Exxon Mobil Corp. is part of a growing coalition backing a carbon tax as an alternative to costly regulation, giving newfound prominence to an idea once anathema in Washington.
Conservative economists and fossil-fuel lobbyists united in 2009 to fend off climate-change legislation that would have established a cap-and-trade mechanism. They are now locked in a backroom debate over a tax on carbon-dioxide emissions that could raise an estimated $100 billion in its first year.
A carbon tax would force electricity producers, refiners and manufacturers to pay a fee for the greenhouse gases they emit. It is gaining interest as lawmakers and President Barack Obama pledge to simplify the corporate tax code and raise revenue to narrow the deficit. The devastation from superstorm Sandy following the wildfires and drought of this summer have also increased concern about global warming.
“It does fit with the Republican idea of cleaning up the tax code, and to have a clean instrument for addressing this problem,” John Reilly, co-director of the Massachusetts Institute of Technology’s Joint Program on the Science and Policy of Global Change, said in an interview. Given this year’s weather disasters, “it’s hard to stand up and say global warming is a hoax,” he said.
The idea still faces long odds. Oregon Democratic Senator Ron Wyden said in Washington today that rounding up support for a carbon tax “is going to be a big lift politically.” Asked about it yesterday, Obama said he doubted there was enough political agreement for the tax, though he warned against delay in combating climate change.
“It’s important because, you know, one of the things that we don’t always factor in are the costs involved in these natural disasters,” Obama said at a White House press conference. “We just put them off as something that’s unconnected to our behavior.”
The Washington-based American Enterprise Institute, which says it advocates libertarian and conservative values, held a full-day discussion Nov. 13 to examine how best to implement a carbon tax, which its economists say could enable a cut in corporate taxes and head off regulation by the Environmental Protection Agency. The same day, an opponent of the idea, the Competitive Enterprise Institute, filed a lawsuit against the Treasury Department, seeking private e-mails it said would show the administration is secretly pushing for a carbon tax.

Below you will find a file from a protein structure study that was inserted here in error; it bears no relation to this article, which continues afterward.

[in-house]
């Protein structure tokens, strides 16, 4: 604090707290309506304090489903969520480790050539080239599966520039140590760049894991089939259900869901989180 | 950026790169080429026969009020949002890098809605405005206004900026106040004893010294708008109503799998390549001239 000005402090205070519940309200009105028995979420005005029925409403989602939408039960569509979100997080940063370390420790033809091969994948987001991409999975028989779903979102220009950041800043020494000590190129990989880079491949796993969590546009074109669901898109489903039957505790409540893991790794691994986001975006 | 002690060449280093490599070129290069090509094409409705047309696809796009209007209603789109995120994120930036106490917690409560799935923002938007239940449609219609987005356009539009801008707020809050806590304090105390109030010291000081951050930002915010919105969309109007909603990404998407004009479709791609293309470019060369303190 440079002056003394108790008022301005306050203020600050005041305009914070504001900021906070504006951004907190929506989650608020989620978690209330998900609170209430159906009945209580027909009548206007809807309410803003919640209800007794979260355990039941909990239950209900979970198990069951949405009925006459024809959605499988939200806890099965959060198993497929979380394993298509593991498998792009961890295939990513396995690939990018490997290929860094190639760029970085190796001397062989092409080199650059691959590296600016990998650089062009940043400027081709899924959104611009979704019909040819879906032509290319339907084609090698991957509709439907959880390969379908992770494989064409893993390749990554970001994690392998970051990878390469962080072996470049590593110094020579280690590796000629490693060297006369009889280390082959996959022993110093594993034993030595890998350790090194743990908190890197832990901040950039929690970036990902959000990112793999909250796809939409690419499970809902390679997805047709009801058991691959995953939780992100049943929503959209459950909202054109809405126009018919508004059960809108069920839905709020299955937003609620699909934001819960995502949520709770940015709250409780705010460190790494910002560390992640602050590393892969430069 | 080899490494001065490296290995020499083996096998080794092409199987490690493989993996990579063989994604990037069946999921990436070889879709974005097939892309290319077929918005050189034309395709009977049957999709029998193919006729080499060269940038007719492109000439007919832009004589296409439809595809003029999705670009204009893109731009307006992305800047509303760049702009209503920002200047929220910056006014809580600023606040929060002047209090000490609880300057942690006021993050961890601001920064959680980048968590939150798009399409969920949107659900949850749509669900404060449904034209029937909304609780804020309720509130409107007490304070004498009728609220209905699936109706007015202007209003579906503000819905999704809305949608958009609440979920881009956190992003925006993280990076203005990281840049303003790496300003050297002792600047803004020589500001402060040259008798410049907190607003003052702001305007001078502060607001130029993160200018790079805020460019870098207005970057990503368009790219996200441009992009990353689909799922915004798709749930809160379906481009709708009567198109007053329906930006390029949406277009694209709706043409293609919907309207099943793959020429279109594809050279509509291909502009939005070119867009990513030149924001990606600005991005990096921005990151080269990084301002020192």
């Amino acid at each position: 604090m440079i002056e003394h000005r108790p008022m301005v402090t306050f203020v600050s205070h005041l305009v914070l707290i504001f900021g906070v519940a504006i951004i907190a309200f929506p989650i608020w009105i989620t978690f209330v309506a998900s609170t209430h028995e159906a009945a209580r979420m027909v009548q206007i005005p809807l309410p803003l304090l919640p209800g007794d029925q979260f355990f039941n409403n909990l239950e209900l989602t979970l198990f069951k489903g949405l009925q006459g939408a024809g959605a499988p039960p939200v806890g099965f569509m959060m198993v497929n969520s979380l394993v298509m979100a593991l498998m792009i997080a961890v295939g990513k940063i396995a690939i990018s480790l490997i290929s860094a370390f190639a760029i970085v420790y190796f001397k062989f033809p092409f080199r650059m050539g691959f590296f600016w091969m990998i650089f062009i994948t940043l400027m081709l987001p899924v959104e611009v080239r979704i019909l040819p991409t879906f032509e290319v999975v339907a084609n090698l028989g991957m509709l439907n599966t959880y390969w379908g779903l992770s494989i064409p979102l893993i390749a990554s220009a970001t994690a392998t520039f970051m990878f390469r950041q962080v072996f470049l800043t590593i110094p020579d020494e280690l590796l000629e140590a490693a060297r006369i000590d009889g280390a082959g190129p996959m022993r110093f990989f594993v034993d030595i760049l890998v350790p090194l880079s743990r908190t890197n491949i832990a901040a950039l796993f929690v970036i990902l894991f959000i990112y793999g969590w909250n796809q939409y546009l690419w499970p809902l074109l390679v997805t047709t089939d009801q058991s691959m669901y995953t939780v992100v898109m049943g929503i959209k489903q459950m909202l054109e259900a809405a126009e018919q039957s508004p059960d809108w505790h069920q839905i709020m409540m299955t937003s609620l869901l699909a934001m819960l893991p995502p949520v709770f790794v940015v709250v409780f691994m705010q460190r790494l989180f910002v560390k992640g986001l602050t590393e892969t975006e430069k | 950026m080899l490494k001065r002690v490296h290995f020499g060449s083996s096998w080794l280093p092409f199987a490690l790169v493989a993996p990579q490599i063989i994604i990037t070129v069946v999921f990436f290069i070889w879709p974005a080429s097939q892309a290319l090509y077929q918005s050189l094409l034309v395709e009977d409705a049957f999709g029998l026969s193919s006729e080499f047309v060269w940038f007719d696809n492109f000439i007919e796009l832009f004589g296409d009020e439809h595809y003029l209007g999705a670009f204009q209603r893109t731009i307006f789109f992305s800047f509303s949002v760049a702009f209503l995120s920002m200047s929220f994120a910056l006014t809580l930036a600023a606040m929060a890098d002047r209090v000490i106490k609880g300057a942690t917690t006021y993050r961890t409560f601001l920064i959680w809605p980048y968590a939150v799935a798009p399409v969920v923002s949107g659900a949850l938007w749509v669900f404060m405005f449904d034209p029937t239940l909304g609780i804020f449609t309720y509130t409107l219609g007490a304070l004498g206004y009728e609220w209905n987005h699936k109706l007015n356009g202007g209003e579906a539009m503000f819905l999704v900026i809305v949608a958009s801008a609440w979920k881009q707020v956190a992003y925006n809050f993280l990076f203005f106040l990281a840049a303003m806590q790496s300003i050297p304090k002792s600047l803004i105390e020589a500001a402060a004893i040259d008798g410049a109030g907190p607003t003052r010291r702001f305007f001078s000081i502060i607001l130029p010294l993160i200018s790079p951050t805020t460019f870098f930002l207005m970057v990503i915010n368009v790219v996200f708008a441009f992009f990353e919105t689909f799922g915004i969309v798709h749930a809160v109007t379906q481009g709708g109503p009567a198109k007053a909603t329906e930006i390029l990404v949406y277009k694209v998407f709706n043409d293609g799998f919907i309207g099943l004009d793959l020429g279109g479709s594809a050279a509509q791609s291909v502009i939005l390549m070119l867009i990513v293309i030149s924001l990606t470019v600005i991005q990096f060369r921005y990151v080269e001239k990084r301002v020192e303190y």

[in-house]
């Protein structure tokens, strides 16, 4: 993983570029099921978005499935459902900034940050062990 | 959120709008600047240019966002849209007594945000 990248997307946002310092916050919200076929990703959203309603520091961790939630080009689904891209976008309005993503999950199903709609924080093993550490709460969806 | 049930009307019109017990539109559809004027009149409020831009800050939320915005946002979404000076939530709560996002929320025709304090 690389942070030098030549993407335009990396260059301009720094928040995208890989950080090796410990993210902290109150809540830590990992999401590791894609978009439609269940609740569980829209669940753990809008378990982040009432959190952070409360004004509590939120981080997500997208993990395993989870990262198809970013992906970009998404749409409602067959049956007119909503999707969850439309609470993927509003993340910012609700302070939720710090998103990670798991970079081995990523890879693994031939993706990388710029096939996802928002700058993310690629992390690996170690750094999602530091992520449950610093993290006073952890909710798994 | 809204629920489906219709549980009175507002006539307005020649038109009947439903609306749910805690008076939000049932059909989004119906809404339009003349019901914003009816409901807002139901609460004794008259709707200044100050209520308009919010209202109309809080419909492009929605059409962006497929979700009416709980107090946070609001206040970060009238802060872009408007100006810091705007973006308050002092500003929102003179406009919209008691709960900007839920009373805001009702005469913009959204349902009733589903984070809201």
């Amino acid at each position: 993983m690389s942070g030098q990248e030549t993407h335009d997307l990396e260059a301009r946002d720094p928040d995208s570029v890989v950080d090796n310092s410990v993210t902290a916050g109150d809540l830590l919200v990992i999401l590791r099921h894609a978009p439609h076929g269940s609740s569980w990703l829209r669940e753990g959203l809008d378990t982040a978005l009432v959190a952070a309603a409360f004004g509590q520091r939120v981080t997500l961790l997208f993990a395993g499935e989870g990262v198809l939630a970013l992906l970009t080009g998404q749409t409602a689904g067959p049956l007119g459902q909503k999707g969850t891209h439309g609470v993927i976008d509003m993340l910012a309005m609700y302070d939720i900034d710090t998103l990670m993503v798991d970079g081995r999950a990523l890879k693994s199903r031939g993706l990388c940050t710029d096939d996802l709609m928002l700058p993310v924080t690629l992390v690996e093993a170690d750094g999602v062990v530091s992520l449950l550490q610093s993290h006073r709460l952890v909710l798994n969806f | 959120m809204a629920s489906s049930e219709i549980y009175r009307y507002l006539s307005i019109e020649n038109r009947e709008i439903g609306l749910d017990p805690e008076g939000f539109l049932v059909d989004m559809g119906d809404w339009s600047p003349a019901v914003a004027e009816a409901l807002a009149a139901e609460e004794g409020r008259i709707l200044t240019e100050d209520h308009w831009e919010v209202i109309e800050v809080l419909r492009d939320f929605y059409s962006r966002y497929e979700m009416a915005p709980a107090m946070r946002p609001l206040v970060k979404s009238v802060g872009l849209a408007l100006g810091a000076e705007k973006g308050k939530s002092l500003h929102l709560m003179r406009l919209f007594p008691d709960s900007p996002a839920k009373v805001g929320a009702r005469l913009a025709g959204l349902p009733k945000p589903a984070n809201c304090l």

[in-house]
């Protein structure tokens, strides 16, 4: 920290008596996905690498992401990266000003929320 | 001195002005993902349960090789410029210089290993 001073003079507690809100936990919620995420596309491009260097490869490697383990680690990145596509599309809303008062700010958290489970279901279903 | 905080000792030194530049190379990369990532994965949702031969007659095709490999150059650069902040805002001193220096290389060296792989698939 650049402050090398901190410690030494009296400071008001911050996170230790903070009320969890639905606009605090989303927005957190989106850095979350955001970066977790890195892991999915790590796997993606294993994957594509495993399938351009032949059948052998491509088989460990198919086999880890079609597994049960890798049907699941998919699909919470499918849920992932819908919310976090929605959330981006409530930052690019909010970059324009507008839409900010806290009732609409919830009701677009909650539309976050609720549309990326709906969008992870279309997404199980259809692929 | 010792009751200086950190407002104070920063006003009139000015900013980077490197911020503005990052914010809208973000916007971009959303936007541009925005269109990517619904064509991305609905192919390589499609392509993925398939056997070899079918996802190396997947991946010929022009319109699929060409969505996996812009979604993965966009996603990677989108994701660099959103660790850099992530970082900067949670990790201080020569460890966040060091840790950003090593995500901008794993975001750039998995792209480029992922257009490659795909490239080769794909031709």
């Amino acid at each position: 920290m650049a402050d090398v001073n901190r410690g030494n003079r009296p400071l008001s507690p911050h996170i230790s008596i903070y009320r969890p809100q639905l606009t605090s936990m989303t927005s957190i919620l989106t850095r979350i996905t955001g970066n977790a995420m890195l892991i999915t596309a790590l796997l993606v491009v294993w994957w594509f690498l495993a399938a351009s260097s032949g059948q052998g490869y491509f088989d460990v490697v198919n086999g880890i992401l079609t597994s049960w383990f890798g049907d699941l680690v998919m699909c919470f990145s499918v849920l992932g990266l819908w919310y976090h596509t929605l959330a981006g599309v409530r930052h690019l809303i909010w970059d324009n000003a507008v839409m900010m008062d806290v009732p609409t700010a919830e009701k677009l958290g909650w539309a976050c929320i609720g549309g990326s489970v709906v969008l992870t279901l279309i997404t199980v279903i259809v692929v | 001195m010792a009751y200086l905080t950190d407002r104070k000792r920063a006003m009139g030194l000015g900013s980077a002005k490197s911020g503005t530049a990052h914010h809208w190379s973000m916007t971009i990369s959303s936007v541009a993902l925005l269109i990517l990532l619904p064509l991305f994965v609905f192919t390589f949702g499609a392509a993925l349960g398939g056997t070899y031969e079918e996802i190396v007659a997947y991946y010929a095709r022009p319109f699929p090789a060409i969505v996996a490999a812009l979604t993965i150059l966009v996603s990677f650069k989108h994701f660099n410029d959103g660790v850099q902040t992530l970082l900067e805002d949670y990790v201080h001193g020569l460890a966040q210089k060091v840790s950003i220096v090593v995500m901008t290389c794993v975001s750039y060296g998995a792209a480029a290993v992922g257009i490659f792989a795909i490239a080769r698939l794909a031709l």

“They want new sources of revenues, and this is an enormous one,” Chris Horner, a senior fellow at the Washington-based CEI, said in an interview. “This thing is gaining steam. If successful, it would be disastrous.”
Some environmentalists such as former Vice President Al Gore want to tax greenhouse-gas emissions, saying it’s a way to curb the use of fossil fuels such as coal and oil, and boost energy efficiency and cleaner energy sources, such as wind power. The Environmental Defense Fund said it prefers a cap on carbon emissions to a tax.
The carbon tax also has had support among economists who have worked for Republican administrations, including Kevin Hassett, who is also at AEI, and Gregory Mankiw, an economist at Harvard University.
Exxon, which opposed legislation in 2009 that would have capped carbon emissions and allowed an auction to trade them, said at the time that a carbon tax would be easier to implement and more predictable.
“Combined with further advances in energy efficiency and new technologies spurred by market innovation, a well-designed carbon tax could play a significant role in addressing the challenge of rising emissions,” Kimberly Brasington, a spokeswoman for the company, said in an e-mail. “A carbon tax should be made revenue neutral via tax offsets in other areas,” she added.